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Closure of Canada's visa office in Buffalo, N.Y., leaves applicants in limbo

OTTAWA - Thousands of people waiting to become permanent residents of Canada are angry about a backlog caused by the closure of a Canadian visa office in New York state.

Their applications were shipped from Buffalo to Ottawa last year after the government closed the office in the U.S. city.

Applicants say the move has placed their efforts to apply for permanent residency in limbo, with processing times far exceeding what they had been led to believe initially.

About 10,000 applications seem to be stuck, said a spokeswoman for the group, which calls itself "the forgotten of Buffalo."

Some people have given up and left the country, while others are scrounging to get by in Canada, where they are so far unable to work or obtain health care as their temporary visas have expired, Michele Doiron told a news conference Tuesday on Parliament Hill.

"Depression, family separation, divorce, anxiety over the unknown the forgotten of Buffalo have 10,000 personal stories," Doiron said.

The Buffalo office was closed last May as part of what Citizenship and Immigration Canada calls a reorganization of its processing network.

"Most of the files that were transferred from Buffalo to the Ottawa processing office will be completed by summer 2013," said department spokeswoman Nancy Caron.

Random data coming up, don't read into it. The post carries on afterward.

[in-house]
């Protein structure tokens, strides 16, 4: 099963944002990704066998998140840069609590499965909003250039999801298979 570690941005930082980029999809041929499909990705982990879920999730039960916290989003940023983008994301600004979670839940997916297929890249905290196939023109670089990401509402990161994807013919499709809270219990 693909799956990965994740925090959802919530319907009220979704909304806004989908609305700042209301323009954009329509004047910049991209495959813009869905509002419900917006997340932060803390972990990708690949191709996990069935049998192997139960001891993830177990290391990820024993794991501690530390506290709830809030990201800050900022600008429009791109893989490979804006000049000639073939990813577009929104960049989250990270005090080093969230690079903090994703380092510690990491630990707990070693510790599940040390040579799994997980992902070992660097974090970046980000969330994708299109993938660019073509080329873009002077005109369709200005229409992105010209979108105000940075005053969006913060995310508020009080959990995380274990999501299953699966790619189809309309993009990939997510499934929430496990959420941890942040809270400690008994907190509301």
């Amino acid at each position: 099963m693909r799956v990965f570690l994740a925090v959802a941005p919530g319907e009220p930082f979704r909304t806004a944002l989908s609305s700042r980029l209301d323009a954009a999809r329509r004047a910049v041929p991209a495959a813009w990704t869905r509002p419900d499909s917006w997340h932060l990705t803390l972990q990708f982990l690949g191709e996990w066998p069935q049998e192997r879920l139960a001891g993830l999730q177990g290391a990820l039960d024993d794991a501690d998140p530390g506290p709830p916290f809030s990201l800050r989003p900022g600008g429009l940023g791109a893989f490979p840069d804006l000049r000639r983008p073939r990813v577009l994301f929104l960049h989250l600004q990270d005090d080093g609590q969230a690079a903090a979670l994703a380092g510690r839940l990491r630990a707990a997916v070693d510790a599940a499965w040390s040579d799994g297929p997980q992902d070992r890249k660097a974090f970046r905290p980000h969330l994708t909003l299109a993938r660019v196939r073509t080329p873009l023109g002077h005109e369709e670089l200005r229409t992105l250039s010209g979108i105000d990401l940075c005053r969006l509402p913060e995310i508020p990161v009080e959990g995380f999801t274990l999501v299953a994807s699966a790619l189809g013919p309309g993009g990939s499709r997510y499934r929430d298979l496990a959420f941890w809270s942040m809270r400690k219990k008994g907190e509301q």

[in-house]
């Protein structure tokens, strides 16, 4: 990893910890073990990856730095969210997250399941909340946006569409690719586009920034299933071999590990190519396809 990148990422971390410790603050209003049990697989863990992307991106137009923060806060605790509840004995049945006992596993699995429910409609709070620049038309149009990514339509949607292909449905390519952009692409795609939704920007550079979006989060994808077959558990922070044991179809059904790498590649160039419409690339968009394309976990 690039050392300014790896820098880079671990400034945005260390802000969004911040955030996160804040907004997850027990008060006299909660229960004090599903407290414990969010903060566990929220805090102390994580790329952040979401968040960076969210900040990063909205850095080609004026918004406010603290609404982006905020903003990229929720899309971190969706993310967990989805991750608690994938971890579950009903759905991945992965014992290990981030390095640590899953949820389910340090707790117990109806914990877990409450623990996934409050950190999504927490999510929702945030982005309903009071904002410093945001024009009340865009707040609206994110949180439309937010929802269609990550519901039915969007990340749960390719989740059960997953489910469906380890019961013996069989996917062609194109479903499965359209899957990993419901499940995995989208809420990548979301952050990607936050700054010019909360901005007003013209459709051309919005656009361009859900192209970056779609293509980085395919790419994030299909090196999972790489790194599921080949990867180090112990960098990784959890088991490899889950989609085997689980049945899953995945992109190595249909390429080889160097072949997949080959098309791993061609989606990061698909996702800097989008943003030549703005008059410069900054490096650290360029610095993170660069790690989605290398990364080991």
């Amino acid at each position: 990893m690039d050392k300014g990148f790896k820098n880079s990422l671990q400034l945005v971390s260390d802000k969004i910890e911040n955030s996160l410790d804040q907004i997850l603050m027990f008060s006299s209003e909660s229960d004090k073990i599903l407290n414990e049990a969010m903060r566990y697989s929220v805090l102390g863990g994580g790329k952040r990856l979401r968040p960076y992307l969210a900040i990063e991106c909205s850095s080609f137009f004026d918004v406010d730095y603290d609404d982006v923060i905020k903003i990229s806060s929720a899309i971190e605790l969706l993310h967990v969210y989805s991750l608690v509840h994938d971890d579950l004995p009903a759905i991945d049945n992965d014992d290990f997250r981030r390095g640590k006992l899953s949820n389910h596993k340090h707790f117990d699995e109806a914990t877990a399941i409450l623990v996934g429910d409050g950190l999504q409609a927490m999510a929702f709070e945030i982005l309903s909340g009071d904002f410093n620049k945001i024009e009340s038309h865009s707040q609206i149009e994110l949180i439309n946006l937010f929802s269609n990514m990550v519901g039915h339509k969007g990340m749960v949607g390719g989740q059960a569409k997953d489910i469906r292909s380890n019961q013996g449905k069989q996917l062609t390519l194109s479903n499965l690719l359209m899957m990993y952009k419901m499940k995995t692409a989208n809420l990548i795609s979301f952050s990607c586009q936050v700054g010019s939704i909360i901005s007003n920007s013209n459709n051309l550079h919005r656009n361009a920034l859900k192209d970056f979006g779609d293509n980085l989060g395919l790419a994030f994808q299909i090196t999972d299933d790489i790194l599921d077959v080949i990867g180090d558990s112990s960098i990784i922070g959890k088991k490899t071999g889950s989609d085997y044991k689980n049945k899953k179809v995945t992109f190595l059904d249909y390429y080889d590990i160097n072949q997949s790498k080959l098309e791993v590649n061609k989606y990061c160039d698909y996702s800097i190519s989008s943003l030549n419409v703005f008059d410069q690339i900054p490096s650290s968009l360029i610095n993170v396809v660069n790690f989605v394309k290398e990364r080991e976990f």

"New applicants are also enjoying the benefit of faster processing times."

The closure of the office also represented a policy change.

When the office was open, students and temporary foreign workers whose visa had expired and who wanted to travel outside of Canada had to apply for a new visa in another country if they wanted to return.

Now, they can apply for that visa while in Canada.

The Opposition New Democrats have been pressing Immigration Minister Jason Kenney on the files for months.

"These immigrants deserve clear and transparent information from the government on the status of their applications," said NDP immigration critic Jinny Sims.

"Their applications must be made a priority and the government must provide additional resources so these people can finally obtain their permanent resident status. The government must deal with this serious blunder."

Countered Kenney spokeswoman Alexis Pavlich: "The office and work in Buffalo have been moved to Canada, creating jobs for Canadians. The NDP can explain why they are against jobs for Canadians."

The Liberals called the backlog an example of a department in budget-cut chaos even as the minister talks about a planned overhaul of the immigration system.

"When will the minister stop focusing on rhetoric and start improving immigration services?," said Liberal MP Kevin Lamoureux.

Kenney said the government has moved to eliminate a pre-existing backlog of permanent residency applications, slicing it by half since taking office since 2006.

Several visa offices around the world have closed since last year's cost-cutting federal budget was unveiled. The most recent is the office in Seoul, which was announced on Tuesday. Visa files there will be shifted to Manila.


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